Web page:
Jim Thompson was (or is?) an American who had a large part in re-establishing Bangkok’s tradition of silk weaving. This had declined during World War II. He restored a series of houses to traditional Thai-style and lived there for twenty years from 1946. He disappeared whilst walking in Pahang, Malaysia in 1967, and is assumed dead. (A fairly safe assumption as he’d be 100 years old by now anyway.) His home has become a museum both for its traditional architecture due to the large number and importance of the pieces of art he had collected there. The gardens, too, were very impressive: Not large, but well kept and packed full of all sorts of native plants and fish.
We attempted to get back to Voglee for my fitting, via another tuk-tuk. Unfortunately the tailors was based close to all the government buildings. Twice we got as far as road blocks policed by armed soldiers. We saw an armoured vehicle (not quite a tank) and attempted to get a few pictures as the tuk-tuk swung round with the rest of the thwarted traffic. This was the only sign of the coup we saw. Nobody we spoke to seemed too worried about it. News reports indicated that most people, even in the prime minister’s supposed support base in the countryside, supported the coup. Of course these reports were in a Thai newspaper, so who knows what influence the army had over that report.
We decided that a good thing to do in case of a coup is find some gin and tonic and sit on your balcony to enjoy the sunset with a good book. I summoned the tailors to the hotel, and they came with a half completed suit to complete the fitting. That’s good service in my book.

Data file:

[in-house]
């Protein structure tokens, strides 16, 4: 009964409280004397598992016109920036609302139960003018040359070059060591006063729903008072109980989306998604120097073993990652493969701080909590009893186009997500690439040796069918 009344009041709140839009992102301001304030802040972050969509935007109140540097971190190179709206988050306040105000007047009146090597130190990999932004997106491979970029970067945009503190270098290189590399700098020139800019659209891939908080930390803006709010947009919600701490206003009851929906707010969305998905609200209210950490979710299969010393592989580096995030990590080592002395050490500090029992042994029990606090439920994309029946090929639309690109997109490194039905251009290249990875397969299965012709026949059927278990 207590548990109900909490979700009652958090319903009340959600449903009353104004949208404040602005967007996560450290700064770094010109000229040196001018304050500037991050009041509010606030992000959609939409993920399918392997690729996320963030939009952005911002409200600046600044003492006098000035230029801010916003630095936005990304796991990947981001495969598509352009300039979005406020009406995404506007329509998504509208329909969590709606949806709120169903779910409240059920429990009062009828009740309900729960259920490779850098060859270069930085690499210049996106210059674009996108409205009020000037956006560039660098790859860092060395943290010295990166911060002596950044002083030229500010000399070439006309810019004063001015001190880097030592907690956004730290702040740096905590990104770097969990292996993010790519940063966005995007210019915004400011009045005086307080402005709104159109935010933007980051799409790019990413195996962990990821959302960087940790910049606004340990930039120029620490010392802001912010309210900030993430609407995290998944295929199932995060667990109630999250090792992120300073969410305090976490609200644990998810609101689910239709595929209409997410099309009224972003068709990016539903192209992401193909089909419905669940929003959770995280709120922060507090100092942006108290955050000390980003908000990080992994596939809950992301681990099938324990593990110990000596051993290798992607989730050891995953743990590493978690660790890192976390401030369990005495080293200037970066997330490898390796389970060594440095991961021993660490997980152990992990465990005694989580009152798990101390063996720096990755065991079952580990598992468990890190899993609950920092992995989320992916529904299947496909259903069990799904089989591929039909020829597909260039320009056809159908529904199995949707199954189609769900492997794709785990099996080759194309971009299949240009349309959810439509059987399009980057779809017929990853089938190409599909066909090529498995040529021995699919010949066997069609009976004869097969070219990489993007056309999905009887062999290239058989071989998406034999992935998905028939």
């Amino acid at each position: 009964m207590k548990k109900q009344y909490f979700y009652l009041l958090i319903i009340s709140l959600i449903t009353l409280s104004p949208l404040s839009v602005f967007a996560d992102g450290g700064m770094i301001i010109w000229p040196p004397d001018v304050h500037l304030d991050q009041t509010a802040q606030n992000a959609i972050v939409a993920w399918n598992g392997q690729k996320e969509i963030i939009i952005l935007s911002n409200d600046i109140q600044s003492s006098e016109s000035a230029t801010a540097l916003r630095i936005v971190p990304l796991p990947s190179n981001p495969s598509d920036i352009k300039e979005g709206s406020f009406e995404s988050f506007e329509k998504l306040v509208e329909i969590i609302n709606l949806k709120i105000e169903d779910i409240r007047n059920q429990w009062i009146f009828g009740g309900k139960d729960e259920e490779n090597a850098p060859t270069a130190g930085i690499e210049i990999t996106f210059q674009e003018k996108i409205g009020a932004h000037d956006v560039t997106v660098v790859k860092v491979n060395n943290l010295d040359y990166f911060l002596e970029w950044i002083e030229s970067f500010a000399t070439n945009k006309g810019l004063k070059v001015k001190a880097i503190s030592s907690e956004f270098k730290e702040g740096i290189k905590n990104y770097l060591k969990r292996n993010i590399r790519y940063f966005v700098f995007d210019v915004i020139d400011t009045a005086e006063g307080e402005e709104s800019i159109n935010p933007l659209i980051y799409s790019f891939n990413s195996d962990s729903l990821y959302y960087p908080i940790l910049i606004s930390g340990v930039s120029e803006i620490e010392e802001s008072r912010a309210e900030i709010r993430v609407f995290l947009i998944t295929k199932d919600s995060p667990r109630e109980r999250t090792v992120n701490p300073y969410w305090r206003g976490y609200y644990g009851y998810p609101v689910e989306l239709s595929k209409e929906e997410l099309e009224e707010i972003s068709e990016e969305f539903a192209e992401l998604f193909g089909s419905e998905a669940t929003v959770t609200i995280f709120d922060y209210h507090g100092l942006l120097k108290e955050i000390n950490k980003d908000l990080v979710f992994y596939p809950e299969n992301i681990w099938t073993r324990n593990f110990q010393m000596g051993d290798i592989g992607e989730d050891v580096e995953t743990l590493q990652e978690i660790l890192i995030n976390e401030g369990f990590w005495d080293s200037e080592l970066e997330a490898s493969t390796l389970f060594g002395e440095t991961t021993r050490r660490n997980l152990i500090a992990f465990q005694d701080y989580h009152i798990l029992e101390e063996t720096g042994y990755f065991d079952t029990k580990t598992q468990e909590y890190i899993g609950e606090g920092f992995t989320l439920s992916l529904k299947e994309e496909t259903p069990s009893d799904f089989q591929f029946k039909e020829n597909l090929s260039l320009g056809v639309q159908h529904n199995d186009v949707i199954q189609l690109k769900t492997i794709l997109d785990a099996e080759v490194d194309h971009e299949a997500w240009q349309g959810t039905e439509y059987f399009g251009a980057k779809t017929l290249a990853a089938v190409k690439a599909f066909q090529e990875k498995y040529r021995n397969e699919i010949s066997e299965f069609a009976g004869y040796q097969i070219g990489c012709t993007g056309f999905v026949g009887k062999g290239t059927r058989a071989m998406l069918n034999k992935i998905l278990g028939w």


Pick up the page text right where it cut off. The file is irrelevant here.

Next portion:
In the evening, still not yet keen to venture into town, we ate Thai seafood at one of the Shangri-La’s four or five restaurants. We enjoyed watching some Thai dancers and eating good food. One of our waitresses tried out her English on us by engaging us in conversation about our trip and was very excited to hear we were just married. She went away and prepared a special plate of fruit for us, carved into flower shapes. Very sweet.
It was a pleasant last evening in Bangkok, but we looked forward to coming back again on the last day of the honeymoon once the political situation had calmed down a bit.


Just a quick note to inform any interested uninformed; I am married!
It all took place on September the 9th 2006, St. James’ Church in Poole, Dorset. Thanks to everyone who made it and I hope you had a great time. I’ve selected a few photos and added them to an album for your perusal and amusement.
Coming soon will be a few notes about our honeymoon travels to Thailand, Cambodia, Vietnam and… Cornwall.

Sky diving – indoors!

Before I start, I’d like to say that this was not a case of buying someone a present that you wanted yourself all along!
For Christmas I bought my mother an indoor sky diving lesson at Airkix in Milton Keynes. (Volume down before clicking that link!)
I was a little worried about whether or not she’d enjoy it, but she initially convinced herself it would be okay because it didn’t involve jumping off anything. The way it works is that you lean forward into a tunnel of ~100mph wind blowing through a metal grill and then adopt a ‘flying’ pose, chest down, as the wind buoys you up. Your back should be arched, legs slightly bent and arms also slightly bent in front of you with hands face down and chin up. At least, that’s the beginner’s pose. I’m sure those reading this who’ve been sky diving are laughing now at my amateur description of it all.
So yesterday we went down to Milton Keynes to watch mother partake of her flight. Upon watching from the viewing gallery, however, mum decided that it was, after all, just a bit too much, which is fair enough as she’s not great with heights. So I took her place. Today I’m aching all over from muscles I don’t usually employ. On my first two minute session I was bouncing off the perspex wall of the tunnel with some force, and managed to flip 360, the last 90 degrees being a helping hand from the instructor to stop me plunging onto the metal grill with some force. On my second session I seemed to muster more control and discovered that relaxing really does help you stabilize.
I’d love to do it again, but I have to save my money for now, not least to sort out a replacement present for my mother!